Rehearing Denied Jan. 12, 1937.
Error to District Court, City and County of Denver; Frank McDonough, Sr., Judge.
Action by Dorothy McCreery against the Miller's Grocerteria Company and others. Judgment for the defendants, and the plaintiff brings error.
BOUCK, YOUNG, and HOLLAND, JJ., dissenting.
[99 Colo. 500]John E. Fitzpatrick, L. E. F. Talkington, and Charles H. Haines, all of Denver, for plaintiff in error.
Karl C. Brauns, Quiat & Cummings, Ira L. Quiat, and Ralph J. Cummings, all of Denver, for defendants in error.
Dorothy McCreery sought an injunction and damages against Miller's Grocerteria Company, the E. B. Millar Coffee Company, and Orva F. Ware. The defendants filed general demurrers to the complaint. The court sustained the demurrers and dismissed the suit. To reverse the judgment, the plaintiff sued out a writ of error.
The allegations of the complaint are substantially as follows: Plaintiff employed Ware, a photographer, to take, prepare, and finish four photographs of plaintiff. He did the work and plaintiff paid the price. Later she procured two additional photographs. Thereafter plaintiff discovered that Ware had exposed a copy of her photograph to public view in his showcase. She purchased that copy, advising Ware that she was purchasing it for the reason that she did not desire that her photograph should be exposed to the public, and at the same time she refused Ware's request for permission to use her photograph for display or advertising purposes. Subsequent thereto Ware entered into a contract with his codefendants, the Grocerteria Company and the Coffee Company, 'to expose plaintiff's photograph in public places to the humiliation, embarrassment, distress and damage of this plaintiff and without the consent and against the wishes of this plaintiff.' The Grocerteria Company operates five stores in Denver and one in Englewood. Both the Grocerteria Company and the Coffee Company displayed plaintiff's photograph in said stores, with the consent, connivance, and co-operation of Ware, but against plaintiff's [99 Colo. 501] wishes and without her consent, to plaintiff's humiliation, embarrassment, distress, and damage. The photograph was displayed for advertising purposes in conjunction with a sign reading substantially as follows:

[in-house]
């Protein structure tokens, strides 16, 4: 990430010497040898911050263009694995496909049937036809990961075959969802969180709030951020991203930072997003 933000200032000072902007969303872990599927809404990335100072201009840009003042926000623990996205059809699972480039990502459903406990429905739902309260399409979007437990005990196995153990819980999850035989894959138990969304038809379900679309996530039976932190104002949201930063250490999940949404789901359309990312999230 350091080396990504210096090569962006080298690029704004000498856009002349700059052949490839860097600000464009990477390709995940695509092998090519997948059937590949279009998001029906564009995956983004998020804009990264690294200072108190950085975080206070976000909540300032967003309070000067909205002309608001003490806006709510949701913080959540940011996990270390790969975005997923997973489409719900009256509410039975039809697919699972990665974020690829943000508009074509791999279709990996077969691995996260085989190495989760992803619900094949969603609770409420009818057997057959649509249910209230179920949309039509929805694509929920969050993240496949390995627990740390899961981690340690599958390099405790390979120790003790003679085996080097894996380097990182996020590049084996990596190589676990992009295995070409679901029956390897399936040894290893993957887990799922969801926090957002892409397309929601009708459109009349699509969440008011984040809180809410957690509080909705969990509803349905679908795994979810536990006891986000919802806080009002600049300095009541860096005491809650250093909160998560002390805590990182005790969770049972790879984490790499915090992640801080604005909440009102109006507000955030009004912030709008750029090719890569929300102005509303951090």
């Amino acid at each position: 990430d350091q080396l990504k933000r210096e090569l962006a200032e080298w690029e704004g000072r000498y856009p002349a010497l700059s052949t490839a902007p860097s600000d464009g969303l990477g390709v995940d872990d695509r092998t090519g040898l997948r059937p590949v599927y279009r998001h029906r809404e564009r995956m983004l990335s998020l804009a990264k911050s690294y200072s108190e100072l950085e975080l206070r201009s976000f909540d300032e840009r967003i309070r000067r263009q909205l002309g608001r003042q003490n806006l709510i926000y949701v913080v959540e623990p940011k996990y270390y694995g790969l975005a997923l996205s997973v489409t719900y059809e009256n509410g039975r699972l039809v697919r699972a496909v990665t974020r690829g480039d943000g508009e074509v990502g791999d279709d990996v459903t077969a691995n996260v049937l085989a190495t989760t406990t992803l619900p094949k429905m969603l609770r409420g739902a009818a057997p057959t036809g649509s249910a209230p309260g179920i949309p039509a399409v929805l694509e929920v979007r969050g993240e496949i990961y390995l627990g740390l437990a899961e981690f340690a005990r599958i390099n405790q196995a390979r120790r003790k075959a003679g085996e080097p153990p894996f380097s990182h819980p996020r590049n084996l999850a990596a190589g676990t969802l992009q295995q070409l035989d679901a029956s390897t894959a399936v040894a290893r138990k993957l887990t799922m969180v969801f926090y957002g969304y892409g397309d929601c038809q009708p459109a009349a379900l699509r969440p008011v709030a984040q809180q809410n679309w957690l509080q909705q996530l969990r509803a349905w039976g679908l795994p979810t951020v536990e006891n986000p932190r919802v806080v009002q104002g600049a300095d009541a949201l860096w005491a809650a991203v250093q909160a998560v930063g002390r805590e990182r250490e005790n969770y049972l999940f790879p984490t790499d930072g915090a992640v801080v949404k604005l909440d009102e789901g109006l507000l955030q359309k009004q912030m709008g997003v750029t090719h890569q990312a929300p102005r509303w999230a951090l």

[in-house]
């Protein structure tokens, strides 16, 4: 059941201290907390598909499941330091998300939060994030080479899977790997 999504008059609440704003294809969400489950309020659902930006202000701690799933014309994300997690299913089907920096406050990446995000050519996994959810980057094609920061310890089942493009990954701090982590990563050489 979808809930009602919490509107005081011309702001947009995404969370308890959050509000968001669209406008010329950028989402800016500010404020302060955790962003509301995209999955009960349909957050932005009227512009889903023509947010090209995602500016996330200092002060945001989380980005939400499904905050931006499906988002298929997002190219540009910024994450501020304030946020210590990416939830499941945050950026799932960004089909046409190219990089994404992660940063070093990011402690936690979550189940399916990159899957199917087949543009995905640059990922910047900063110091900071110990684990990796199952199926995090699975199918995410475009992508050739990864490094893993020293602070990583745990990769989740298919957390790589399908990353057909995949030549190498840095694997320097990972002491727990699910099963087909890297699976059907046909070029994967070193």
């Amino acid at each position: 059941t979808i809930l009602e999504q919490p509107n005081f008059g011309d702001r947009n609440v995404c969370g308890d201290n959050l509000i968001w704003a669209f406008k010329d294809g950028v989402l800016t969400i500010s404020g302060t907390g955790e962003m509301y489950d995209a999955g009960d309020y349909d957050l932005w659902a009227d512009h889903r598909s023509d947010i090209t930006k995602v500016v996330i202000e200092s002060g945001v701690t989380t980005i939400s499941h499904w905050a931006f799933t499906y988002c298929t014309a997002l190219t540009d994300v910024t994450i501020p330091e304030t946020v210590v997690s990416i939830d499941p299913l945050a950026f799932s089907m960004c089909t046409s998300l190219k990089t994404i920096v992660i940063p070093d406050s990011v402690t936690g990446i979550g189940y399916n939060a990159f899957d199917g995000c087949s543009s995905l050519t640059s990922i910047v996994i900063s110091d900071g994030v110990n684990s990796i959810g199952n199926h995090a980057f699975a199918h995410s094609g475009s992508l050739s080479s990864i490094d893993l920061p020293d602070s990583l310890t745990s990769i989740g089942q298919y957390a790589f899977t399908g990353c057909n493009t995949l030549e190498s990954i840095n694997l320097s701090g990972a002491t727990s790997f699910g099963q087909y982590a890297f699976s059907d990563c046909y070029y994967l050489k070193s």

'$4.50 Credit Certificate for $5.00 Beautiful Photograph, Like Sample Shown, of Yourself or Member of Your Family with the Purchase of Two Pounds of Millar's Universal Coffee.
'The said defendants and each and every one of them did conspire, connive and arrange to injure plaintiff's feelings and embarrass plaintiff and did by the display of said photograph injure plaintiff's feelings and embarrass and distress said plaintiff and did hold plaintiff up to the ridicule and scorn of her friends and acquaintances, all of which has caused plaintiff great humiliation, distress, mental anguish and damage and has caused plaintiff to be highly nervous and distressed, thereby seriously and irreparably injuring plaintiff's health and well-being and has prevented plaintiff from attending to her regular duties and carrying on her usual work, all to the damage of this plaintiff in the amount of One Hundred Thousand Dollars ($100,000.00).'
Plaintiff alleges that unless defendants are restrained by the court, they will continue to display her photograph at said stores to her irreparable injury. She asks damages and an injunction.
The demurrers are general on the assigned ground that the complaint does not state facts sufficient to constitute a cause of action. A demurrer on that ground presents only one question, namely, 'Does the law, assuming the facts to be true as stated, give the plaintiff any right to demand anything of the defendant; or, conversely, do the facts cast on the defendant any legal duty toward the plaintiff?' Denison, Code Pleading, § 198. 'Such a demurrer cannot be sustained to ...